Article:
In a recession, you would usually expect a fall in the inflation rate due to lower demand. Though in theory, we can have a period of stagflation – rising inflation and falling output (e.g. after a rise in the price of oil)
A recession means two consecutive quarters of negative economic growth. With falling economic output and rising spare capacity, prices are likely to fall (or at least go up at a slower rate.)
This is because:
- Firms have unsold goods. Therefore, to improve their cash flow they try discounting goods to get rid of their excess stock.
- Lower wage growth. As unemployment rises and there is more competition for job vacancies, it is harder for workers to bargain for higher wages. Unemployment should reduce wage inflation, which has a prominent impact on headline inflation.
- Lower commodity prices. A global recession should usually reduce demand for commodities and therefore reduce the price of commodities – leading to lower cost-push inflation.
- Lower expectations. Low confidence in an economy usually reduces inflation expectation.
- Falling asset prices. In a recession, the price of houses and other assets tends to fall due to lower demand. This leads to lower wealth and therefore, less spending.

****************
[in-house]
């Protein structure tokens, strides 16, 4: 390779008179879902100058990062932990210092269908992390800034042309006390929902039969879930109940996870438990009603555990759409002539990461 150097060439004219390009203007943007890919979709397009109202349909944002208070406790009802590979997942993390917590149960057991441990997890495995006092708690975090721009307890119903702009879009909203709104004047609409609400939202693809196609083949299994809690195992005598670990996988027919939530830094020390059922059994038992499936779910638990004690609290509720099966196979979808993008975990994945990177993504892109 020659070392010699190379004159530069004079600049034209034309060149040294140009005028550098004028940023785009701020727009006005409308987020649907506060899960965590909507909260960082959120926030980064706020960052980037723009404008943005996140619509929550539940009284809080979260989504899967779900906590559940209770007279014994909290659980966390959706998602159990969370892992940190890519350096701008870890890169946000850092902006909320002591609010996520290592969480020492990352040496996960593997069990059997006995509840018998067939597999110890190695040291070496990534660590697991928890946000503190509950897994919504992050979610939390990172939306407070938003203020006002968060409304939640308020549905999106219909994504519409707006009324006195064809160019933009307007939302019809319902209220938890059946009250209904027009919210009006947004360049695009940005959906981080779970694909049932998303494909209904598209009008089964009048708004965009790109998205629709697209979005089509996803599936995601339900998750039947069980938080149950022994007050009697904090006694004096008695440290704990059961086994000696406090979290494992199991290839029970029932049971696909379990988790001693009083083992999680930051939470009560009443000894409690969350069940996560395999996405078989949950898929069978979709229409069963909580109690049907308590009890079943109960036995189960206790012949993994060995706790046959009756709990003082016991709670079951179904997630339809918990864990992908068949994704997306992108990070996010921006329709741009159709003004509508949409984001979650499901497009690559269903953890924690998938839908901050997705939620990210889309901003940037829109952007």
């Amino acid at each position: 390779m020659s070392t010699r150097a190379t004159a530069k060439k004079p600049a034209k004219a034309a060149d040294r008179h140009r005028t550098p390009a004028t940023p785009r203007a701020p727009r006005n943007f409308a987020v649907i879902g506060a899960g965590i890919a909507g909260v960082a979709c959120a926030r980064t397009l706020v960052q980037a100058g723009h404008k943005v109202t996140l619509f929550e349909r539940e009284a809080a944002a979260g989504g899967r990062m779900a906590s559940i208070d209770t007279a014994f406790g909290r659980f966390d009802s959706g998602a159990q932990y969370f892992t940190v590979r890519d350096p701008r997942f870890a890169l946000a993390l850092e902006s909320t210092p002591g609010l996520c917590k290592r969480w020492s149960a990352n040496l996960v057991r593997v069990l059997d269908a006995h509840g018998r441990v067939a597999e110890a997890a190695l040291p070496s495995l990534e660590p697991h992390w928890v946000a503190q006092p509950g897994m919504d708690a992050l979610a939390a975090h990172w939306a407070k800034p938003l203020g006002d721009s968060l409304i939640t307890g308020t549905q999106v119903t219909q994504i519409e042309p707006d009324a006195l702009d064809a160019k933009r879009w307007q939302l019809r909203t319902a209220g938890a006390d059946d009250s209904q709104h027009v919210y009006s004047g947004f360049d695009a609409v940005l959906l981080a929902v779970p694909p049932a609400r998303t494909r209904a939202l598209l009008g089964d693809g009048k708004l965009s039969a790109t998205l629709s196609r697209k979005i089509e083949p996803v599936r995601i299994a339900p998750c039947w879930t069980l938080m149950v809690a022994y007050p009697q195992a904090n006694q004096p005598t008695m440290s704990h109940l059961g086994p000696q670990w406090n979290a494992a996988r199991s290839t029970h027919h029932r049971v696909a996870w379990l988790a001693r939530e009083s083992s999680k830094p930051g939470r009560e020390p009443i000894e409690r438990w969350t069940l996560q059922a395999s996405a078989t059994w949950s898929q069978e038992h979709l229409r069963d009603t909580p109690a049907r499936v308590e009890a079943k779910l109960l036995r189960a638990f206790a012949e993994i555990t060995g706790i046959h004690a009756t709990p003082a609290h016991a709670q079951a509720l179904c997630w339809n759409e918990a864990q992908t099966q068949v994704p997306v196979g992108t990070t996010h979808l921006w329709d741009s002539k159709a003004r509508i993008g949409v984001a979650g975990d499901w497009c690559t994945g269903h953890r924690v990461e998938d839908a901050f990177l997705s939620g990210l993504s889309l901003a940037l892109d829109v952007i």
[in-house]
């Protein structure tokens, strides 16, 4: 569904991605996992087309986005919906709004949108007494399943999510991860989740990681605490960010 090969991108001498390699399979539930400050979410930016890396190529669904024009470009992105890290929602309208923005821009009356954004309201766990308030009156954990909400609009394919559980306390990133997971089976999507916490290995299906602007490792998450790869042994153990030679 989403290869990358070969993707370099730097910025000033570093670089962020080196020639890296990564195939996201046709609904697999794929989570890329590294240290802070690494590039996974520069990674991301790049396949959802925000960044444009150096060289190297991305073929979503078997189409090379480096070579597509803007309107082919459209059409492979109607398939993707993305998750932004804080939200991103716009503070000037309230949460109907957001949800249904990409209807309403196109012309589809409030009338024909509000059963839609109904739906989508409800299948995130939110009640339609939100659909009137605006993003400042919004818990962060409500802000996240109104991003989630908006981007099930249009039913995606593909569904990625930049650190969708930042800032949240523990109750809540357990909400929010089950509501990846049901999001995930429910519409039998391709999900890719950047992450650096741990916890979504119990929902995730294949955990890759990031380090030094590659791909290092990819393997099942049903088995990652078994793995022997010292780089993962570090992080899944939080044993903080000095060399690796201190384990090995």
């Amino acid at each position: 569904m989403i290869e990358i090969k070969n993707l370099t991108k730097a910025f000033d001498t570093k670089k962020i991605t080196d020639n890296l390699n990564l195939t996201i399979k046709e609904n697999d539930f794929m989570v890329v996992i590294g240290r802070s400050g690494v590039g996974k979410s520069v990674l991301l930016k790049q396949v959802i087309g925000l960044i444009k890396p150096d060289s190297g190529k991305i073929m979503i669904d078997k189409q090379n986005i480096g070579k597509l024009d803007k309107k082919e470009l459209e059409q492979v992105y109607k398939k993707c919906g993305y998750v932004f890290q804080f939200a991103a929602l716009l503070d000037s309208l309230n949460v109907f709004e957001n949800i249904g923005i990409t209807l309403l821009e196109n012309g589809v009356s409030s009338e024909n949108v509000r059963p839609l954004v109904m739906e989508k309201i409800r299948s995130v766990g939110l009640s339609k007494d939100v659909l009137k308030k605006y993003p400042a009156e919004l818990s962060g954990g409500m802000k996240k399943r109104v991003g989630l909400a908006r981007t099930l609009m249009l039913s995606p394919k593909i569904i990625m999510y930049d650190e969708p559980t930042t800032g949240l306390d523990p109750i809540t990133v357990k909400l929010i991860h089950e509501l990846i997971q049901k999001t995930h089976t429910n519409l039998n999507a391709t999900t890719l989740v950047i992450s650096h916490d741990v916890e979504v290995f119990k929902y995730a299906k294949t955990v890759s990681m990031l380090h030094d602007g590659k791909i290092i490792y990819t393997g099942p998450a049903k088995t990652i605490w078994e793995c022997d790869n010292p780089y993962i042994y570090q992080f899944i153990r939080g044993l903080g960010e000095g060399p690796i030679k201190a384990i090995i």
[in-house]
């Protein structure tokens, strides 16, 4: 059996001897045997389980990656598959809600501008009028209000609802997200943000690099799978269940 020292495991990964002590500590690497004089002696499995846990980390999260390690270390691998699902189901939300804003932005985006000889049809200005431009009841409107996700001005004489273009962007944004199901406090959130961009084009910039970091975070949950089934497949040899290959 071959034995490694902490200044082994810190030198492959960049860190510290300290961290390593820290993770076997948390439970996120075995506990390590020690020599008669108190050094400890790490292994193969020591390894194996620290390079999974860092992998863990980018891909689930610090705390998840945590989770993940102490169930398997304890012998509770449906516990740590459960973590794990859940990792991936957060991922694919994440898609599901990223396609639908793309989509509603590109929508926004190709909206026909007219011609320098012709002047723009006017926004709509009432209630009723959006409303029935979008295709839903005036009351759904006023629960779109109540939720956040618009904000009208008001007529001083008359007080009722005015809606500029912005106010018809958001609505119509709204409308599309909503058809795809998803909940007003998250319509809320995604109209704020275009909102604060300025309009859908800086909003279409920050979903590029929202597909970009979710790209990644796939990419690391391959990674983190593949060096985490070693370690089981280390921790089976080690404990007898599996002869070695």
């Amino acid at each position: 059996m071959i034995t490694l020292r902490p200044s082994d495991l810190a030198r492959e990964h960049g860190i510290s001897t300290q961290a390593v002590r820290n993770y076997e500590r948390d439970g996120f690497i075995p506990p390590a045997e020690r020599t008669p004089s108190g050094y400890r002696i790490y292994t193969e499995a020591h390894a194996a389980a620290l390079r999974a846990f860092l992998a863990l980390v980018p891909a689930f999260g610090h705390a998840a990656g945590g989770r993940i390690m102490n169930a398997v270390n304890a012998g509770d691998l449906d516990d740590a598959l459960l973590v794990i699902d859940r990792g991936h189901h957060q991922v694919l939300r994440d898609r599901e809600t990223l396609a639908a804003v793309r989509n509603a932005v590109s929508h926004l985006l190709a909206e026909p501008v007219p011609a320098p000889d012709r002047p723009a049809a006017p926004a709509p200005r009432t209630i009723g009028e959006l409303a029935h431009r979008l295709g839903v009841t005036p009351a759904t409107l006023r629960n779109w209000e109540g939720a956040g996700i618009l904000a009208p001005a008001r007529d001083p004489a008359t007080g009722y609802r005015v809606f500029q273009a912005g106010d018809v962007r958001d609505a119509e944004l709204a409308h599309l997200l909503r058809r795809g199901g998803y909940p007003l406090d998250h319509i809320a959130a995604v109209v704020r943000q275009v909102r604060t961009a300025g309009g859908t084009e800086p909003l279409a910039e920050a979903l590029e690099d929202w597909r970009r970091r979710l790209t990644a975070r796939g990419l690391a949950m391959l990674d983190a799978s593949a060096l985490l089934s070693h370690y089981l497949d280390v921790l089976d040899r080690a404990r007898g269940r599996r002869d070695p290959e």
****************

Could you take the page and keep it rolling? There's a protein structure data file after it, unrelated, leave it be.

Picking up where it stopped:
AD/AS diagram showing how fall in AD leads to lower inflation.
Spare Capacity in the UK Economy
This graph shows the recession of 2009. During 2008 and 09, the inflation rate falls from 5% to under 2%.
Why inflation can rise during a recession
Inflation may not always fall in a recession.
In the 1970s, we had a recession caused by cost-push factors. Oil prices tripled in late 1973. This caused inflation to soar – but also caused an economic downturn – firms and consumers couldn’t afford the higher oil prices. In other words, 1974 was a recession caused by cost-push factors.
In 2008, at the start of the recession, inflation was running close to 5% – but this was primarily due to cost-push inflation from higher oil prices.
During 2012, there was a double dip-recession with low economic growth, but rising inflation. This was because
- Impact of depreciation in value of Pound. Fall in the value of pound increased the cost of imports which feeds into inflation
- A rise in oil and hence petrol prices.
- A rise in taxes.
- The rise in spare capacity was less than expected. Helped by zero interest rates, there were fewer insolvencies than in previous years. Also, the rise in unemployment is less than in previous years
- Firms have sought to maintain good cash flow by not cutting prices.
Deflation and the Great Depression
In the Great Depression, there was large fall in output, and this caused deflation. Prices fell quite significantly.
The reason the Great Depression let to deflation was
- Fall in money supply due to banking crisis in the US
- Fiscal austerity. UK government pursued austerity in 1931 – cutting unemployment benefits and raising taxes.
- Global slump caused global fall in commodities and manufactured goods.
- The Pound was overvalued in the Gold Standard. An overvalued exchange rate tends to reduce inflation